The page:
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Document Description
TitleThe rebuilding of the city of St. John's after the Great Fire of 1892 : a study in urban morphogenesis
AuthorOliver, Elizabeth, 1945-
DescriptionThesis (M.A.)--Memorial University of Newfoundland, 1983. Geography
Paginationvi, 250 leaves : ill., maps.
SubjectSt. John's (N.L.)--Historical geography; St. John's (N.L.)--Fire, 1892
Degree GrantorMemorial University of Newfoundland. Dept. of Geography
Spatial CoverageCanada--Newfoundland and Labrador--St. John's
Temporal Coverage1892
NotesBibliography: leaves 202-222.
AbstractA city's present forms and patterns of land tenure and of relative locations are among the most important of the influences on its continuing development. The constraining influence of some of these forms and patterns can be seen to be so great that they affect even the rebuilding of a city partially destroyed by a major catastrophe. - "Great Fires" were typically nineteenth century events, common to many North American, and other cities. In St. John's, Newfoundland, the last occurred in 1892. It is around this city and this Fire that the work of this thesis is centred. However, the city and its circumstances are examined not with the intention of providing only an historical geography of late nineteenth century St. John's, but with one of utilizing the time and place as a laboratory for a study of influences which may be expected to be more or less universal. -- In order to do this, it was first necessary to describe the city as it was both before and after the Fire, and also to examine in more detail two small sub-areas of the city. Only by placing St. John's and these areas in the context of their times was it possible to use a knowledge of them as the "initial" and "final" states from which the processes of development and redevelopment could be inferred. - Data from two major sources, the city directories for 1890 and 1892, and the insurance atlases for 1880 and 1892 and for 1893 to 1911, along with that from one less useful source, the city tax rolls for the early 1890's, were then used in a statistical analysis of the importance of certain influence upon the process of rebuilding. -- Most important of these influences was revealed to be the fragmentation of ownership: streets with the most diffuse ownership of land tended to be those least completely rebuilt. The type of ownership, on the other hand, was related to the extent households displaced by the Fire returned to their original streets. Street patterns, and especially whether or not a particular street had been altered in the aftermath of the Fire, also affected redevelopment, as did the pre-Fire residential or commercial character of the street.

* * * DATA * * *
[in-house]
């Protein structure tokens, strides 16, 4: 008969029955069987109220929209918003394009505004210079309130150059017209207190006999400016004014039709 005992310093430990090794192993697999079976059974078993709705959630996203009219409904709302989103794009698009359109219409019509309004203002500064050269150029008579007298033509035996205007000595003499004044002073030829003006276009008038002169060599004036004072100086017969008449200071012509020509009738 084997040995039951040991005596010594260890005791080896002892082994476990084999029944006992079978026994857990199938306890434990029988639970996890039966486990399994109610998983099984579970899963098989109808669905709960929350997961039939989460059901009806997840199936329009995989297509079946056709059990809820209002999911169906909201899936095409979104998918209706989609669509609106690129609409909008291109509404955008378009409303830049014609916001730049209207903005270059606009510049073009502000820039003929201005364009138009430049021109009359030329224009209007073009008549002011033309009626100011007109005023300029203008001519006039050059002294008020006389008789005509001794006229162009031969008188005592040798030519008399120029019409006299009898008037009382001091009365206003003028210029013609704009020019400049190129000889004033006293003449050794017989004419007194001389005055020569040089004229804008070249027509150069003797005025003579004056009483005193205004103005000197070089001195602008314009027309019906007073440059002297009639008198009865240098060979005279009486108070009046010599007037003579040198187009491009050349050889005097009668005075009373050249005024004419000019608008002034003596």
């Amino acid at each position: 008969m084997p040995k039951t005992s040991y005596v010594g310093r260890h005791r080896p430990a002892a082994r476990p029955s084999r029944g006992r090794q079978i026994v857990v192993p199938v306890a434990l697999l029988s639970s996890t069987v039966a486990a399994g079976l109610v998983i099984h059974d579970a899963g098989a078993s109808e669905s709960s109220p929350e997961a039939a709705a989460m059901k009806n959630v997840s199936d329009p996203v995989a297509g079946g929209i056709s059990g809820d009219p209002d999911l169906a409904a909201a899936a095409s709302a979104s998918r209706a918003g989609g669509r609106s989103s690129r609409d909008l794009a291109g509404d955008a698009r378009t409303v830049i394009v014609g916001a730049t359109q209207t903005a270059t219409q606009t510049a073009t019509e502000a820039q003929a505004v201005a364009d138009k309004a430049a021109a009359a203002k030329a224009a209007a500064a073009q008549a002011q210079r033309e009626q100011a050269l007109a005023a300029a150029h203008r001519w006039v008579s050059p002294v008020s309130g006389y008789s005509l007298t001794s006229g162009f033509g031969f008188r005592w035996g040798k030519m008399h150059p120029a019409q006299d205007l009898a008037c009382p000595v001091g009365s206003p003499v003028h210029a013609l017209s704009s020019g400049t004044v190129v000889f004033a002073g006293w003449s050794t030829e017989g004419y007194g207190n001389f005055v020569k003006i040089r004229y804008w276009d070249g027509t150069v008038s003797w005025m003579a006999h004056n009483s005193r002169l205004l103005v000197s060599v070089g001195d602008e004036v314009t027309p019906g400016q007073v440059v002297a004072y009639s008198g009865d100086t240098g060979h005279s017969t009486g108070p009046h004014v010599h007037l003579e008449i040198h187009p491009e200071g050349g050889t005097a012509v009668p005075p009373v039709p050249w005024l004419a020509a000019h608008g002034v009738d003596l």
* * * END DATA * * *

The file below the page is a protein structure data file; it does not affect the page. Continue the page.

Resource TypeElectronic thesis or dissertation
FormatImage/jpeg; Application/pdf
SourcePaper copy kept in the Centre for Newfoundland Studies, Memorial University Libraries
Local Identifier75271887
RightsThe author retains copyright ownership and moral rights in this thesis. Neither the thesis nor substantial extracts from it may be printed or otherwise reproduced without the author's permission.
CollectionElectronic Theses and Dissertations
Scanning StatusCompleted
PDF File(64.19 MB) --
CONTENTdm file name260207.cpd